Why You Need Your Tax Professional More Than Ever This Tax Season - Even If It Costs More
As Previously Published on Forbes.com
There is an old project management saying - “Fast, good or cheap. Pick two”. While this can apply to many aspects of life, it is quite true in the tax world. From Turbo Tax to HR Block to the Big Four, there are many different types of tax preparation and planning services – all tailored to different types of taxpayers.
When Congress passed The Tax Cuts and Jobs Act (TCJA) in December of 2017, there were many commentators who opined that tax preparation would become simple – or in the parlance of the above adage – fast and cheap. Many tax professionals shuddered at the potential impact on their industry, fearing that the art and science of tax planning and preparation could become archaic.
But in the fourteen months since the bill was passed, tax professionals have realized that’s not the case.
“The TCJA is the biggest tax law change since the Tax Reform Act of 1986. Because the bill was crafted quickly and without much detail, a tax professional's help would be beneficial,” says Lynn Freer, EA and President of Spidell Publishing, a leading tax educator. “There are many new tax planning and reduction opportunities that are not available in tax software.”
As Americans face their first tax season under the new law, they may need their tax professional more than ever.
Calming Anxiety, Leading the Way
When the TCJA was passed, tax professionals immediately started reaching out to clients to help provide clarity and start planning for the new law. In fact, within a month of the TCJA’s passage, the American Institute of CPAs (AICPA) found in their Personal Financial Planning Trends Survey that 67% of their CPA Financial Planners had already discussed the impact of the tax reform with their clients. As a result, the taxpayers involved were more optimistic about the new law.
It’s important to note that not just high earners or those with complex business entities need guidance. The AICPA determined that some of the key planning issues taxpayers wanted guidance on were straightforward. That’s not a surprise to tax experts.
“Even some of the simpler, ‘plain vanilla’ tax law updates need careful scrutiny and spreadsheet analysis in order to get the best tax outcome,” explains Harvey Bezozi, CPA, CFP and Founder of YourFinancialWizard.com.
By immediately addressing them, tax professionals have helped taxpayers better manage their financial picture and alleviate anxiety.
It's Not So Simple
But it’s not just anxiety that has to be addressed. There is a misconception that the TCJA has simplified the tax process. Part of this stems from commentary during the debate on the new law, when the idea of filing your tax return on a postcard gained traction. As a result, many Americans believe that if a tax return is simpler under the new law, then it will cost less to prepare it. In fact, many taxpayers may find the cost of tax preparation will increase. While the Form 1040 has changed, it hasn’t made it simpler and that comes with a cost.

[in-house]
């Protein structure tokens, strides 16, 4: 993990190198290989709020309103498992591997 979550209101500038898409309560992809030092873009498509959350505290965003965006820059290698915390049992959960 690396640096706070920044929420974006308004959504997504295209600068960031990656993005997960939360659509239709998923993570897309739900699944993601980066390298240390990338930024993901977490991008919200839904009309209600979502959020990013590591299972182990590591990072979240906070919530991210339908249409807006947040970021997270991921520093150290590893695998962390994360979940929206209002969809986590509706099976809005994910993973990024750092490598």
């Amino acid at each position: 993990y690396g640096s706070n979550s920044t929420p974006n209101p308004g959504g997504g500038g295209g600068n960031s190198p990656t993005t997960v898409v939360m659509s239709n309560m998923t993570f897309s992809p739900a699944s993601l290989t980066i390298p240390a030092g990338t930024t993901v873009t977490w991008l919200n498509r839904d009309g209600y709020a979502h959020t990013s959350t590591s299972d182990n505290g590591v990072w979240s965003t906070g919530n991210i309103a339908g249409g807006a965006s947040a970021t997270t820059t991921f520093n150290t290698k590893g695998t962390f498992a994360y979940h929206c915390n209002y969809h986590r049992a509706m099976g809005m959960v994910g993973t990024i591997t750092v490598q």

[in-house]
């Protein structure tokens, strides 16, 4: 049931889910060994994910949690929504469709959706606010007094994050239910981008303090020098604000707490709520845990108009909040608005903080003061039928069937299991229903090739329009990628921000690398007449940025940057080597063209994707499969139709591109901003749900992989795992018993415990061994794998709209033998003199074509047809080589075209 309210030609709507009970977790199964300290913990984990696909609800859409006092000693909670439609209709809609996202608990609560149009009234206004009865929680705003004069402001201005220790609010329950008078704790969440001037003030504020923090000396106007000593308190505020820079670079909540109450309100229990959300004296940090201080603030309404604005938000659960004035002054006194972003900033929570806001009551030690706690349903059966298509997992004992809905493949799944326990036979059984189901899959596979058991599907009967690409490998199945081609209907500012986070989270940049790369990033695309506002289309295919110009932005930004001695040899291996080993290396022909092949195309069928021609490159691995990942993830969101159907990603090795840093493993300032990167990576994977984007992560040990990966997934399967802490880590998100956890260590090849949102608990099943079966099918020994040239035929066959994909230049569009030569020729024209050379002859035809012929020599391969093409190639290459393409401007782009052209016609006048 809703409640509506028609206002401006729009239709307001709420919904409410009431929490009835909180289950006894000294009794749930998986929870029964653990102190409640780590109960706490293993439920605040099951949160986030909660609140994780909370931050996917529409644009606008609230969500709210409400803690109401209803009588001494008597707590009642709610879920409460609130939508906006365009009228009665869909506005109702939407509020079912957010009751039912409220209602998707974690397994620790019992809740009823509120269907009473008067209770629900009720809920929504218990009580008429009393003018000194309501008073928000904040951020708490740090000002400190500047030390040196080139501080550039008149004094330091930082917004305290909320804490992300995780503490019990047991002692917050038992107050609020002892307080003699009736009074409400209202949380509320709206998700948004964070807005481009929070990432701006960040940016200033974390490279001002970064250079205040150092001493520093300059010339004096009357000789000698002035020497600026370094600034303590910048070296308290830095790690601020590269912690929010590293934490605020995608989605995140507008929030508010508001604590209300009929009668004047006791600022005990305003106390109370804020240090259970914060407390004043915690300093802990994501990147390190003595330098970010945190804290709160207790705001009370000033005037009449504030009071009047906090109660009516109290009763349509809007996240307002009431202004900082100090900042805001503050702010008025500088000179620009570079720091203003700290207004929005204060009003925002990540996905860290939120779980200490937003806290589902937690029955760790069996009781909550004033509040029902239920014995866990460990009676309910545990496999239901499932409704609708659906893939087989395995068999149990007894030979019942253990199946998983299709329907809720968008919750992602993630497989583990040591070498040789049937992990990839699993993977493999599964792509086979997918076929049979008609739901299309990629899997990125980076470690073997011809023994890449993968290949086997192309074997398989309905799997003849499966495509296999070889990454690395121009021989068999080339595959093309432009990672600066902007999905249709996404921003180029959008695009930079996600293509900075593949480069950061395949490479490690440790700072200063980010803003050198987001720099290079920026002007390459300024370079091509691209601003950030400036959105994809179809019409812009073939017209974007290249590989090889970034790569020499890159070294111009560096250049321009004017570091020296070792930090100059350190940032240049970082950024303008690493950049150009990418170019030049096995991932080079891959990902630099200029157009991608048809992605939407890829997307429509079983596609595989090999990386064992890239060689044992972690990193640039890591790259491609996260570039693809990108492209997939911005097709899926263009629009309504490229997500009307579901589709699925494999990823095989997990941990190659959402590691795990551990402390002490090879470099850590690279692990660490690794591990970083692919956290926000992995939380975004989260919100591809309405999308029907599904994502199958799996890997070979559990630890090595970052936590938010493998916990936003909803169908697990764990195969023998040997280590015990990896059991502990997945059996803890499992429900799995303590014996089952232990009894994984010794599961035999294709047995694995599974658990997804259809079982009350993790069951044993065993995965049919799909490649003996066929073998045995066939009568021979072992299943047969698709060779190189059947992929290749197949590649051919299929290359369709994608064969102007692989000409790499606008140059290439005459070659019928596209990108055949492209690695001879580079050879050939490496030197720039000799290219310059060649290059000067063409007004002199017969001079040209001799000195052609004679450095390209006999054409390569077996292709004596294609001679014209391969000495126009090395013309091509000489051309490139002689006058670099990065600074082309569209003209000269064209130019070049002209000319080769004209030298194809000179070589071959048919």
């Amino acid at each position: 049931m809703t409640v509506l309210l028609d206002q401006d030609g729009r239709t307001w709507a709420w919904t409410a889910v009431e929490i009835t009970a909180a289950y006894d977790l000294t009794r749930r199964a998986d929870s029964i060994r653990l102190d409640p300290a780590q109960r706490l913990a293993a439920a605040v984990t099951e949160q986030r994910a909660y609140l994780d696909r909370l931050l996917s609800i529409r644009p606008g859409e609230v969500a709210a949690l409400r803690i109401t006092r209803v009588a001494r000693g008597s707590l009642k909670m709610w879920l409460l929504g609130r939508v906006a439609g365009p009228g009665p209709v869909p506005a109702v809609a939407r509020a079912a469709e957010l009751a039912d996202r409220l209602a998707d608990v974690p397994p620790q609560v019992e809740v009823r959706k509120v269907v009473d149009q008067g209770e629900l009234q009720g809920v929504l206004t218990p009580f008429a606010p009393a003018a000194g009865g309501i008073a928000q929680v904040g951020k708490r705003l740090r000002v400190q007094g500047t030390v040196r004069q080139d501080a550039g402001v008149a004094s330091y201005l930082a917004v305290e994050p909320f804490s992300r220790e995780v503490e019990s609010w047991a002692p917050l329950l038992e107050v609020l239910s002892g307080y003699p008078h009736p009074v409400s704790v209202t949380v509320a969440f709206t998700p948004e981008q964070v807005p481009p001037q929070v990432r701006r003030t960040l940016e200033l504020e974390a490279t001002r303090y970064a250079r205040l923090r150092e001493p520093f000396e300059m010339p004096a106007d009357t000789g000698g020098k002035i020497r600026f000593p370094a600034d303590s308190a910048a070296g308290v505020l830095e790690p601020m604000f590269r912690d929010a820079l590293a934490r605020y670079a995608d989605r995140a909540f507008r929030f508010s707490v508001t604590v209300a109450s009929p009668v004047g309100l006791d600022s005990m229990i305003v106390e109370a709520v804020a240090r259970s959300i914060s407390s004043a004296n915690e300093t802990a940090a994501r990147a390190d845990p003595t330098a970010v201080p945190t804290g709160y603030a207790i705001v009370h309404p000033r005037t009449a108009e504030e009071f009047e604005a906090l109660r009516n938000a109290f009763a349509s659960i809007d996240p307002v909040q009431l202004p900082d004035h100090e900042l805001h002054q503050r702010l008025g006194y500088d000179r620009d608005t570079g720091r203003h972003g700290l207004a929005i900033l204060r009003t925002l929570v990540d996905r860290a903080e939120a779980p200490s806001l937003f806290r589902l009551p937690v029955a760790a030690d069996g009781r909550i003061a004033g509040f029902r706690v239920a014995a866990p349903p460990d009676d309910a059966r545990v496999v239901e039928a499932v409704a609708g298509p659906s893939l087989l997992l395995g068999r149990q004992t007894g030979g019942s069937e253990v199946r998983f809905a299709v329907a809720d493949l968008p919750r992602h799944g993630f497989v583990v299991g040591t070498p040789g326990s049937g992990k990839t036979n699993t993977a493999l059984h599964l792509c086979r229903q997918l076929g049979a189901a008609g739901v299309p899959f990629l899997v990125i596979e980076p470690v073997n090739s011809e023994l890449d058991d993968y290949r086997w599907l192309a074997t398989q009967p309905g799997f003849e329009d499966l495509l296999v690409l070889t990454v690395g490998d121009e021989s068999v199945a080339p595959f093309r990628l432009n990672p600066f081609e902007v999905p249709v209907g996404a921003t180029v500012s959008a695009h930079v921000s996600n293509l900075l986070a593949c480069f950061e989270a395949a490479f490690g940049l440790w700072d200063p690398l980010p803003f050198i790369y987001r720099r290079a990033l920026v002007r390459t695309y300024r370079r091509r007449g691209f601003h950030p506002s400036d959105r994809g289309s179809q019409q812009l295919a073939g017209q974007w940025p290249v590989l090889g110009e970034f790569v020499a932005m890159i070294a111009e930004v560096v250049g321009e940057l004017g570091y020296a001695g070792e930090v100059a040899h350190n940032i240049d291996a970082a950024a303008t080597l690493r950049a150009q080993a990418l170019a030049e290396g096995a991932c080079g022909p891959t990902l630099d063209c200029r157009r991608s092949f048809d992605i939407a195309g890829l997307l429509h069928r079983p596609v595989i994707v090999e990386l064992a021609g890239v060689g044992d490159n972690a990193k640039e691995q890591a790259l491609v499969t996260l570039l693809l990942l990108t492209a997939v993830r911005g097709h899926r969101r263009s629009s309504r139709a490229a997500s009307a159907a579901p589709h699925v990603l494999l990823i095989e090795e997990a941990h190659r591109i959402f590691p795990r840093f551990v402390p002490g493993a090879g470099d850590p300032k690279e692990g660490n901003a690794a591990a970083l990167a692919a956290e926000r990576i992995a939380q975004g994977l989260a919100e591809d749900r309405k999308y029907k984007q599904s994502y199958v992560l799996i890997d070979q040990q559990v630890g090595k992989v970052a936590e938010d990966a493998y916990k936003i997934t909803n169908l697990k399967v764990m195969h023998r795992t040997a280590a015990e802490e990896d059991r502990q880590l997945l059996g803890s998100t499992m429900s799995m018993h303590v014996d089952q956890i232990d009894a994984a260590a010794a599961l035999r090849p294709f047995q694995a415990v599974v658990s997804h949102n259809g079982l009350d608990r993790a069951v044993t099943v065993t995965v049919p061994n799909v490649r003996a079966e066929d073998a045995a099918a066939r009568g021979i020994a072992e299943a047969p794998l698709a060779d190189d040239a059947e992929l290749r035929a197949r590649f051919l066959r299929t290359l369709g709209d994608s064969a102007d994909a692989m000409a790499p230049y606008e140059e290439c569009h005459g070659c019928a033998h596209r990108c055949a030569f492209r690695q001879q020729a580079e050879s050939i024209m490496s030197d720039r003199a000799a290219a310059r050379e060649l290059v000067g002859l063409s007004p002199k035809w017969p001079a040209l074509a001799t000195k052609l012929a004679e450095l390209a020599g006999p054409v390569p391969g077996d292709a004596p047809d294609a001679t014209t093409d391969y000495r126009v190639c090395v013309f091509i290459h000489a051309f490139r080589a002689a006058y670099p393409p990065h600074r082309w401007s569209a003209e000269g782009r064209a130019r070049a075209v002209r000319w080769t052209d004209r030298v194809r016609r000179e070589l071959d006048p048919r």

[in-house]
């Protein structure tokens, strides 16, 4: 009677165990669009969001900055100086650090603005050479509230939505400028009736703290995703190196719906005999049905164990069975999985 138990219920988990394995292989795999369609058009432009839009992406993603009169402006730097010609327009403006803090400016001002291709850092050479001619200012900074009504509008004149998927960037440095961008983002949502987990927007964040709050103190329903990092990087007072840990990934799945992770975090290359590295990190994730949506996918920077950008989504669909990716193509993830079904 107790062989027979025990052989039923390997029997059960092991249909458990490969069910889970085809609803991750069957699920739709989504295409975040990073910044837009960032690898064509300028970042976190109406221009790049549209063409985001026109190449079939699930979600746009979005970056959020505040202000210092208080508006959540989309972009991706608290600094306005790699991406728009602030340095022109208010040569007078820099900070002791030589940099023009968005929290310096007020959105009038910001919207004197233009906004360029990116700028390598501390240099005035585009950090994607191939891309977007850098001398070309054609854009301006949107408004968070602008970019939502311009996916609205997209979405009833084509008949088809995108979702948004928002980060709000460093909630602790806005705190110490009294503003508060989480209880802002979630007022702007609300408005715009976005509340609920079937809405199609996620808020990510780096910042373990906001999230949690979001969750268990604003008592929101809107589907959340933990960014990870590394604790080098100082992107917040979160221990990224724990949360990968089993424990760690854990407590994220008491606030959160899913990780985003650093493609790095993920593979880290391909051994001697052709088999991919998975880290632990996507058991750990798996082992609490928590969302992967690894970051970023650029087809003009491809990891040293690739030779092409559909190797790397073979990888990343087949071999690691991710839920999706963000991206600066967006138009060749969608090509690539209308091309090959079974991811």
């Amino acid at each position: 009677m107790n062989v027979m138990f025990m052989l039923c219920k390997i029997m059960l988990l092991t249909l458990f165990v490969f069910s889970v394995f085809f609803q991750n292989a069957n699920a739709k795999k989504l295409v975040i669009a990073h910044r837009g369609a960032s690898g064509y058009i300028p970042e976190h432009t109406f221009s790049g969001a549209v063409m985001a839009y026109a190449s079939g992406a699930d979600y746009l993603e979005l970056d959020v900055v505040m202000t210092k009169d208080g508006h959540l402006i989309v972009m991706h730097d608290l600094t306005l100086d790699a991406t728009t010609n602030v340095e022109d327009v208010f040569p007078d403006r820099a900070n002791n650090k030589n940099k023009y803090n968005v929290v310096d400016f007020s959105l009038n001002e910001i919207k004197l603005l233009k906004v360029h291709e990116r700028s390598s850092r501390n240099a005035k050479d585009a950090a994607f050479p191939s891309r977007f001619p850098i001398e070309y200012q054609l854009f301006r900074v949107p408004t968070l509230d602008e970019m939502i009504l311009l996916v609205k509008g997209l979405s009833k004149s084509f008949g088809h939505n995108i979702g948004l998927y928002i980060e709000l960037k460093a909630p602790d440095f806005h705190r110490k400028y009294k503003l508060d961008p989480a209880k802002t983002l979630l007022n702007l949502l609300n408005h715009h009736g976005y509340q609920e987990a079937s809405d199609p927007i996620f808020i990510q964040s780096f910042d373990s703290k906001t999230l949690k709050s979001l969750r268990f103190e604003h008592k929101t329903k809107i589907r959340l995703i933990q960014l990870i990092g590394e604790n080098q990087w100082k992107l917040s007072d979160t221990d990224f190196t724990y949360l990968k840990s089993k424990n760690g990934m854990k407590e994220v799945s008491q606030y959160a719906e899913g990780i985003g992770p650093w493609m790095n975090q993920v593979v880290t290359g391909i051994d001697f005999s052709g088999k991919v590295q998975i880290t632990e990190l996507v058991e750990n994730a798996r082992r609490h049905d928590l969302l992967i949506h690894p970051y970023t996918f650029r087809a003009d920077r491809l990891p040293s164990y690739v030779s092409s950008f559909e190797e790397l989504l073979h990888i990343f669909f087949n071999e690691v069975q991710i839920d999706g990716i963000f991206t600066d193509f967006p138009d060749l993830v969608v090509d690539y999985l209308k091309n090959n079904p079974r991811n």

“Tax preparation fees, especially for taxpayers with businesses and investments will increase,” says Freer. “The new tax laws are very complex and often vaguely written, which will cause additional time and research to prepare the returns. For many taxpayers the new “Postcard” comes with six additional schedules that may need to be included with the postcard. Taxpayers who have a business, an investment in a partnership, LLC, or S corporation will have additional complexities.”
This is where tax professionals need to be transparent and direct in explaining to their clients the challenges faced under the new law.
One of the primary reasons for increased tax preparation costs is the issue of non-conformity. While some states have agreed to comply with the federal changes, that isn’t true across the country. For taxpayers who are in states that are not conformity with the new TCJA, their tax professional will likely be doing more work. While the federal return might be simpler, the state return will not have changed, thus requiring the tax professional to prepare two separate returns.
California is one such example.
“California conforms to only a few of the TCJA provisions,” explains Freer. “And, even if we have conformity to TCJA, we believe California will not conform to most of the business provisions, including depreciation. California has never conformed to bonus depreciation and limits Sec. 17j9 expensing to $25,000 for all businesses except C corporations, which are limited to $2,000.”
Even in states that have chosen to conform to the TCJA, certain changes are complicated.
“The TCJA includes many very sophisticated tax law modifications,” says Bezozi. “For some of the more complex provisions, even the IRS has been confused about how to apply them to taxpayers, specifically the Section 199A Qualified Business Income Deduction for pass-through entities and their owners.”
Given these two issues, taxpayers risk missing opportunities if they prepare their own return, and off-the-shelf tax software might not provide the necessary guidance. As a result, taxpayers should avoid being “pound wise and penny foolish.”
Getting More Value for Your Fee
Tax planning is an ongoing conversation that should occur throughout the year. Rather than viewing the TCJA as a reason to shed an advisor, taxpayers should see it as a way to engage their tax professional at a deeper level, to uncover potential opportunities and get better planning that will have a ripple effect through all of their finances.
“It's always best to consult with experts when dealing with any sort of complex financial matter,” says Bezozi. “The new tax law is very confusing, and the costs associated with hiring a knowledgeable tax professional are generally more than offset by the tax savings enjoyed as a result their expertise.”
And that is good tax advice.